Wednesday, November 11, 2009

Who Pays for Professional Sports?

This entry is going to stray a bit from my usual highly interesting stuff regarding recreational paintball fields to something that I’m not really involved in, but still have an opinion about. Since I’m the one in control of the “Publish Post” button, I can do that.

Professional athletes playing in professional leagues, by definition (or at least the way I define it) get paid. Usually the pay is in the currency of the country they are playing in (although Canadian hockey players playing for Canadian teams in the NHL apparently negotiate in US dollars). This money comes from funds the team acquires (the sales the team makes).

Professional athletes also get paid by others to endorse products. This may mean that an athlete gets money (and sometimes products) just for allowing his/her name to be used by a certain corporation. Athletes may also get more involved and be part of commercials or advertisements. I’m sure all this is negotiated beforehand, but nevertheless, athletes make money from these activities.

Those are two main revenue streams for athletes that I, as an outsider, can easily see. There may be other minor ones, but these are definitely the major ones and realistically, only a very small percentage of elite athletes are probably making money by lending their name and/or image.

Both the teams and companies must obviously see value in these arrangements. Both teams and companies (retailers and manufacturers) operate as businesses and try to make a profit. Some teams may be led by an egocentric billionaire, but I’m sure that even most of those would rather make money than lose money.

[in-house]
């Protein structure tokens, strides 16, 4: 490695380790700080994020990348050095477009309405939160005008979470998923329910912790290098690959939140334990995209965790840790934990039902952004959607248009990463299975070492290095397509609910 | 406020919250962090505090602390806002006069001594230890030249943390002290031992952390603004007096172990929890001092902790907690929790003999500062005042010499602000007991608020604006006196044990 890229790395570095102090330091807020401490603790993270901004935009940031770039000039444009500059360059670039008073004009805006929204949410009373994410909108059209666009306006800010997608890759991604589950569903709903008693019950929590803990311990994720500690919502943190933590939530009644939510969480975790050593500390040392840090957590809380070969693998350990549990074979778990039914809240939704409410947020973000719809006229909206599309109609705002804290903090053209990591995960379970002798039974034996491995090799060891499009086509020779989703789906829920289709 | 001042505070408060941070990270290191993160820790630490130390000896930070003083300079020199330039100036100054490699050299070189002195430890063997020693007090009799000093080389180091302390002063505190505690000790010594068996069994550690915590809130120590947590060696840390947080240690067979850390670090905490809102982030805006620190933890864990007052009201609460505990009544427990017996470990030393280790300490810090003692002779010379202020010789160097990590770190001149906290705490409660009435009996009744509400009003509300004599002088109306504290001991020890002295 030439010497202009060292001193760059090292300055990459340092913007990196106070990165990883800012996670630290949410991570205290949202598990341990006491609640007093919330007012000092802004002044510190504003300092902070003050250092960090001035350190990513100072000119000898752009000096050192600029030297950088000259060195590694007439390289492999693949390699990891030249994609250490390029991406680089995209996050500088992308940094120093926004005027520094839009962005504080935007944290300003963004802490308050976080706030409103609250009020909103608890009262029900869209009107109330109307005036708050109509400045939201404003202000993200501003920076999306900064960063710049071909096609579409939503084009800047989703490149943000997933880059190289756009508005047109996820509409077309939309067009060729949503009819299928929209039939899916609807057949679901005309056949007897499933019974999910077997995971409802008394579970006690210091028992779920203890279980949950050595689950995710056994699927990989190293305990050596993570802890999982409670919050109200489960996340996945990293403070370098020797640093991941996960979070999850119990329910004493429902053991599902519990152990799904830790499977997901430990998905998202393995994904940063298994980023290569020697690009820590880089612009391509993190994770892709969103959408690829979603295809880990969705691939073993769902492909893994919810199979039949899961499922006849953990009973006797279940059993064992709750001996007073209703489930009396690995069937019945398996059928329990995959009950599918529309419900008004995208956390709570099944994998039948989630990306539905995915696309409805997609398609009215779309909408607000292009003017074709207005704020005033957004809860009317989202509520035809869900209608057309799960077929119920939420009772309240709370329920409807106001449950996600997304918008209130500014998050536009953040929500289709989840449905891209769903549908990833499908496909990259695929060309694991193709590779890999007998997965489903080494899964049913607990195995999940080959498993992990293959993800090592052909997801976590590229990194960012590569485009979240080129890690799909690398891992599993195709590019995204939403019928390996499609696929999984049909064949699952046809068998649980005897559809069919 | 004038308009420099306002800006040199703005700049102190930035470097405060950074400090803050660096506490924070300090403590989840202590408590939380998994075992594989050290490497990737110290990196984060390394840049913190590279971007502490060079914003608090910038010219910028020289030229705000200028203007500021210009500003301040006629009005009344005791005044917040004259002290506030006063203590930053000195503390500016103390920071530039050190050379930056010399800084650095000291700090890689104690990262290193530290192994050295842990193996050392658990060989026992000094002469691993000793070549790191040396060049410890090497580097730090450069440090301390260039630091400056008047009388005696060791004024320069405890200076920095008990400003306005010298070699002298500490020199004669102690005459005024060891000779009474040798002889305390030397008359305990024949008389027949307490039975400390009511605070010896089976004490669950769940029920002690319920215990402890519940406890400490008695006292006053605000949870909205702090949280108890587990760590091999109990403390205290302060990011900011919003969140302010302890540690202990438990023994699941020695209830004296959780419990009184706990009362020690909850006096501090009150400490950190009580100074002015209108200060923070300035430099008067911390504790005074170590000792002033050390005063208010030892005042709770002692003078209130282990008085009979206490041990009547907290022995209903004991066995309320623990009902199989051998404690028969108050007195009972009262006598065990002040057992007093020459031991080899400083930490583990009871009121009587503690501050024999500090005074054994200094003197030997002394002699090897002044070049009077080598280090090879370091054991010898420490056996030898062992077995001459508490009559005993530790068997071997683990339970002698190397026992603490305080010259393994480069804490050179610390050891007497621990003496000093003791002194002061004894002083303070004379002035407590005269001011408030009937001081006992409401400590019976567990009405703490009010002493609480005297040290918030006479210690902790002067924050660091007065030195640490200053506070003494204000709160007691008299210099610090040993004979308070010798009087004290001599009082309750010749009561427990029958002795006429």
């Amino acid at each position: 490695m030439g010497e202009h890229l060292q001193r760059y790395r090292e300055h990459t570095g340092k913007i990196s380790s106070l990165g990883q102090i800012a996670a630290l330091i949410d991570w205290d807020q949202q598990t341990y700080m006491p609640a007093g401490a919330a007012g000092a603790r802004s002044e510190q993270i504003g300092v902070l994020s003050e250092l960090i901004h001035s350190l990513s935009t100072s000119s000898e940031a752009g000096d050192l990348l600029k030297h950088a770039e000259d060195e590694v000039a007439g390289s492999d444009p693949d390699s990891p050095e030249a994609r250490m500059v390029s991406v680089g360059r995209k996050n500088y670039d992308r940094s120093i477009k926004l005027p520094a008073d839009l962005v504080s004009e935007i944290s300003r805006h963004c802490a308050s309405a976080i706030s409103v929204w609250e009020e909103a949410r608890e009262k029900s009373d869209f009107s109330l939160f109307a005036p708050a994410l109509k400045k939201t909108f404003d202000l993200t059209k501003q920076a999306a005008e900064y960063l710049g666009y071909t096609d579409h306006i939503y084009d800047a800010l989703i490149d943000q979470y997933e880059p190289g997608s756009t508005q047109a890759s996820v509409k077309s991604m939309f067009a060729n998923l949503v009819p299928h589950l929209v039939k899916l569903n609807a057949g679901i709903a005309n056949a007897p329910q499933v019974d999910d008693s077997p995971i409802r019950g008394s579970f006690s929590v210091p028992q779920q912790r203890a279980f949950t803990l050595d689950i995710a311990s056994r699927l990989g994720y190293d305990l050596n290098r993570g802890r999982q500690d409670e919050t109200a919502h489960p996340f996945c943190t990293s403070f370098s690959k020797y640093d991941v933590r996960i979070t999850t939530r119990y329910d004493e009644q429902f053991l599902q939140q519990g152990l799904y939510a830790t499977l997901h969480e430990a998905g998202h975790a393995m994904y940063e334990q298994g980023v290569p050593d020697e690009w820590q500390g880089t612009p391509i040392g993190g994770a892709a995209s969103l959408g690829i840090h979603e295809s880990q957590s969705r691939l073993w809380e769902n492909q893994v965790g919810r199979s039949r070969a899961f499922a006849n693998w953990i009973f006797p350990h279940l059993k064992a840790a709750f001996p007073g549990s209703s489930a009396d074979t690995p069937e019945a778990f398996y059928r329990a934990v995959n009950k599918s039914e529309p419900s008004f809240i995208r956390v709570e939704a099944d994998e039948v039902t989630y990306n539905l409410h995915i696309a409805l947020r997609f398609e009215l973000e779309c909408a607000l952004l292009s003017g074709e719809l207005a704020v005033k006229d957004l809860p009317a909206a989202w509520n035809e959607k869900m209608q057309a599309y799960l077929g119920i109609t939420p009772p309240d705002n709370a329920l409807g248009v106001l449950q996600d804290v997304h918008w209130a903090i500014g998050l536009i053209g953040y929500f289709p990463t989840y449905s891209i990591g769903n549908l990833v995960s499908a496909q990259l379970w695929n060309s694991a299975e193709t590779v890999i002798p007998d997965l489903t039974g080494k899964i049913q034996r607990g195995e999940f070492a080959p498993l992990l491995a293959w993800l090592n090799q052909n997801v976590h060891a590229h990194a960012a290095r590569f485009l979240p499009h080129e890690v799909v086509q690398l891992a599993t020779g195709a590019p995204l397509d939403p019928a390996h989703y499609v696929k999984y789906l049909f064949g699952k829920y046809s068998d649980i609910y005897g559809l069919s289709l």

So where do these corporations (teams and companies) get their revenue from? Well that would be you and me (and anyone else that might be interested in sports). Directly or indirectly we are paying these athletes by viewing their competitions and by buying the products from the companies paying the athletes for their endorsements. We either watch them in awe and are willing to pay for that opportunity, or we are buying the gear in the hopes that we can be a little more like them. If we are watching them, we don’t necessarily have to be involved in the sport. I watch lots of sports that I have never participated in, or even had a desire to try. Nevertheless, if I am viewing the sport, I’m helping pay for the athlete’s compensation, even if it’s just bolstering the ratings on TV, which allows the network to pay the leagues and can then sell advertising at higher prices to companies who can then pay for the athlete’s endorsements.